Patients don’t benefit from waiting from Friday to Monday for a stress test, for example. The fact is that if they need to be hospitalized while they wait, the patient may in fact be better served if the organization can find a way to conduct that stress test sooner.
When looking at your UMC to judge its impact, the proof is in the pudding, Gutbezahl says.
“If the UMC is bending practice patterns, they’re probably doing okay,” he says. “Obviously if you’re not getting a significant benefit you should ask yourself what is not working? Look for outside help, someone to come in and assess what you’re doing and give you ideas for better practices.”
It might sound counterintuitive, but the UMC should avoid the big picture.
“It’s nice to think we’re migrating toward a population health mentality but the reality is that physicians focus on the patients on an individual basis,” says Gutbezahl. “They’re more comfortable dealing with individual assessments rather than looking at statistical numbers which then raise more questions than answers.”
High level data raises multiple questions whereas individual cases give you the kinds of details you need to know to talk to the attending physician, he says.
“Case by case reviews provide much more information to reach a conclusion you can then act upon, where high level data doesn’t provide much data for immediate problem solving,” says Gutbezahl.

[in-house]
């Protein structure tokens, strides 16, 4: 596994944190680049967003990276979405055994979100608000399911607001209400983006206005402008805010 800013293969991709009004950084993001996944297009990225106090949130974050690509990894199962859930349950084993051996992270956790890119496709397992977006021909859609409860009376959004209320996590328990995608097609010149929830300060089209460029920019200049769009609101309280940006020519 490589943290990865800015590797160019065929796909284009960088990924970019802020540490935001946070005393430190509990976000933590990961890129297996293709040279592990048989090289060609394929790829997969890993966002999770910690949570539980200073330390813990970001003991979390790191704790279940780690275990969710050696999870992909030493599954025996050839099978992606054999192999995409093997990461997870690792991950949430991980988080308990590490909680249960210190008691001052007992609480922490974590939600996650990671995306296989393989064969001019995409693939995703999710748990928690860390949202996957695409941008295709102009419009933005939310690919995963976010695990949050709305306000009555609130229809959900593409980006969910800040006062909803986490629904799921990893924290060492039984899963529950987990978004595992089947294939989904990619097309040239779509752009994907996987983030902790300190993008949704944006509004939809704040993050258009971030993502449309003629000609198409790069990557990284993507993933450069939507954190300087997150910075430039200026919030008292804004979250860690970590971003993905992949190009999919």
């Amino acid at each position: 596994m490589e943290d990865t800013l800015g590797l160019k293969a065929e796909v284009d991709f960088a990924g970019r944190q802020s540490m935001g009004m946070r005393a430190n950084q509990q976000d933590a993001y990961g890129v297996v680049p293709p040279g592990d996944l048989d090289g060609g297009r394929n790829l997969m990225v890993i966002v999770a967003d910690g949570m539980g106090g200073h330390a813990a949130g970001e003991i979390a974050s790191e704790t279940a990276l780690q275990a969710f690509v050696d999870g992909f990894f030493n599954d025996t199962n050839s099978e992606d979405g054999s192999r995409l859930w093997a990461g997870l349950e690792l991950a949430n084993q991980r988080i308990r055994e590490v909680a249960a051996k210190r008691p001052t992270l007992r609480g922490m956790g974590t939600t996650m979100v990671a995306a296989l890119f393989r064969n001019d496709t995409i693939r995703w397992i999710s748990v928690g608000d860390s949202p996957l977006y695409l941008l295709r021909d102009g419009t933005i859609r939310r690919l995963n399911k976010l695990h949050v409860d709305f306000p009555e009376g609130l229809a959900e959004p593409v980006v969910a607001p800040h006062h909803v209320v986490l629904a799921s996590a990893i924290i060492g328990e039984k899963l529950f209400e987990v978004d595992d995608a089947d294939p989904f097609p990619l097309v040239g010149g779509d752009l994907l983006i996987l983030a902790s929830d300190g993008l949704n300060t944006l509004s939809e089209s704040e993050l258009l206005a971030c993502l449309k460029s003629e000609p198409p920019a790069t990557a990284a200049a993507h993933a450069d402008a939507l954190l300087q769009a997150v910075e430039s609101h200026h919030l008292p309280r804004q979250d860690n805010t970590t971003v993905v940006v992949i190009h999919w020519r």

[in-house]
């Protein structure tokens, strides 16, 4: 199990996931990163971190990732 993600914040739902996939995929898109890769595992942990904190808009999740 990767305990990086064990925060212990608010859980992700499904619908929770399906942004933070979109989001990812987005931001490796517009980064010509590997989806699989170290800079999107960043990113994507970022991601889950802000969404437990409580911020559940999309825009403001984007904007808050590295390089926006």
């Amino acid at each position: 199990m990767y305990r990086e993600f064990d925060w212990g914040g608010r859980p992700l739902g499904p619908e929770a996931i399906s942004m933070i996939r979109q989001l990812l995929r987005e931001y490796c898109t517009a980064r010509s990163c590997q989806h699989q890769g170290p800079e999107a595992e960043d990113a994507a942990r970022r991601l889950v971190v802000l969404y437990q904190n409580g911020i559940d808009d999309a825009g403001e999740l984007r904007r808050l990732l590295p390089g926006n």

Organizations will also want to loop in the appropriate metrics when creating or improving a UMC. At the grossest level, you are looking at length of stay, numbers of unnecessary hospital days, but when you get to the granular level, Gutbezahl says, you’re going to be looking at changes in individual physician performance, changes in specific resource utilization, and changes in cost for specific diagnosis-related groups (DRGs) or DRG clusters.
It is worth asking: will CMS ever cross the hospital’s front door and examine your UMC process?
“I can’t say no one will ever come in and look at it,” says Gutbezahl. “I always believe as long as the rules are on the books, CMS might come in and audit a hospital and look at what they’re doing. I think there’s some vulnerability if they don’t have an effective UMC that they might get dinged with something. It won’t give them an immediate jeopardy finding but it will give them a condition level finding. This could increase as CMS conducts validation surveys, so you’ll want to put something on paper—it’s pretty straightforward for what CMS requires.”
And for the most part, the benefit of a UMC is not to prepare for CMS, but rather to benefit from the focus a UMC can provide with physician involvement and peer review.
“What CMS requires provides are some prescriptive details on the minimum things you need to do but doesn’t provide a blueprint,” says Gutbezahl.
Why haven’t hospitals been more proactive in creating and involving UMCs?
“CMS hasn’t been badgering them about it. It used to be more important to CMS when they paid more for outlier days and outlier costs, but they’ve kind of let the utilization management condition become less of a focus,” says Gutbezahl.
“I’ve seen cases where a physician has cut 1.8 days off his average length of stay based on feedback from the UMC,” says Gutbezahl. “He was then invited to be a part of the process and his performance improved tremendously. The emphasis of this committee is that there is a huge opportunity for hospitals to reduce costs.”
The bottom line is that the real benefit is to the hospital, not to CMS.